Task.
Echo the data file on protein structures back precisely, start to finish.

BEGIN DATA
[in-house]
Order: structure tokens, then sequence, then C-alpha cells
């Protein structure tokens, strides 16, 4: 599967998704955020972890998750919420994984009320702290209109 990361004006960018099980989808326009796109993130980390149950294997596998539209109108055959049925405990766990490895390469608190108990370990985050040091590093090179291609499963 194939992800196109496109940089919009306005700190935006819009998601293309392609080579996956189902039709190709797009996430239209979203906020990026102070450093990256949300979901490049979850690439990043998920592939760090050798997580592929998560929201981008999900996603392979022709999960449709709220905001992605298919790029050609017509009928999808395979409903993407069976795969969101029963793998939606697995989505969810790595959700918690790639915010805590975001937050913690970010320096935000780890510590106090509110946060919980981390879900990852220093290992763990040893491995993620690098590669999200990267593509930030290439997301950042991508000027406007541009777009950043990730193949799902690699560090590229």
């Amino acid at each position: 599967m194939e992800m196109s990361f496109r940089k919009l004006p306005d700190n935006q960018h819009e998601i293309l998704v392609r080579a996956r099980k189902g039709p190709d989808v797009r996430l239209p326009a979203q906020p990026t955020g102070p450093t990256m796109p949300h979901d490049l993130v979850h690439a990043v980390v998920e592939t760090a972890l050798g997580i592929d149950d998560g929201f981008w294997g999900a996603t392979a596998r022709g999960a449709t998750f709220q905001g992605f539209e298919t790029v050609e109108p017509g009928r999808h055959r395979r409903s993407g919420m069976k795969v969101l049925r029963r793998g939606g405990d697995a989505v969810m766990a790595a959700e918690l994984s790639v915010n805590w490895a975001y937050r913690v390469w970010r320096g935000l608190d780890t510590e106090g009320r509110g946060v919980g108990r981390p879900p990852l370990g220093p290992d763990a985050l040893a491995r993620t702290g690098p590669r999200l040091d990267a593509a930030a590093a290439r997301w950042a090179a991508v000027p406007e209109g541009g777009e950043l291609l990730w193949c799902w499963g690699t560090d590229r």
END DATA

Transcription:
[in-house]
Order: structure tokens, then sequence, then C-alpha cells
């Protein structure tokens, strides 16, 4: 599967998704955020972890998750919420994984009320702290209109 990361004006960018099980989808326009796109993130980390149950294997596998539209109108055959049925405990766990490895390469608190108990370990985050040091590093090179291609499963 194939992800196109496109940089919009306005700190935006819009998601293309392609080579996956189902039709190709797009996430239209979203906020990026102070450093990256949300979901490049979850690439990043998920592939760090050798997580592929998560929201981008999900996603392979022709999960449709709220905001992605298919790029050609017509009928999808395979409903993407069976795969969101029963793998939606697995989505969810790595959700918690790639915010805590975001937050913690970010320096935000780890510590106090509110946060919980981390879900990852220093290992763990040893491995993620690098590669999200990267593509930030290439997301950042991508000027406007541009777009950043990730193949799902690699560090590229």
């Amino acid at each position: 599967m194939e992800m196109s990361f496109r940089k919009l004006p306005d700190n935006q960018h819009e998601i293309l998704v392609r080579a996956r099980k189902g039709p190709d989808v797009r996430l239209p326009a979203q906020p990026t955020g102070p450093t990256m796109p949300h979901d490049l993130v979850h690439a990043v980390v998920e592939t760090a972890l050798g997580i592929d149950d998560g929201f981008w294997g999900a996603t392979a596998r022709g999960a449709t998750f709220q905001g992605f539209e298919t790029v050609e109108p017509g009928r999808h055959r395979r409903s993407g919420m069976k795969v969101l049925r029963r793998g939606g405990d697995a989505v969810m766990a790595a959700e918690l994984s790639v915010n805590w490895a975001y937050r913690v390469w970010r320096g935000l608190d780890t510590e106090g009320r509110g946060v919980g108990r981390p879900p990852l370990g220093p290992d763990a985050l040893a491995r993620t702290g690098p590669r999200l040091d990267a593509a930030a590093a290439r997301w950042a090179a991508v000027p406007e209109g541009g777009e950043l291609l990730w193949c799902w499963g690699t560090d590229r």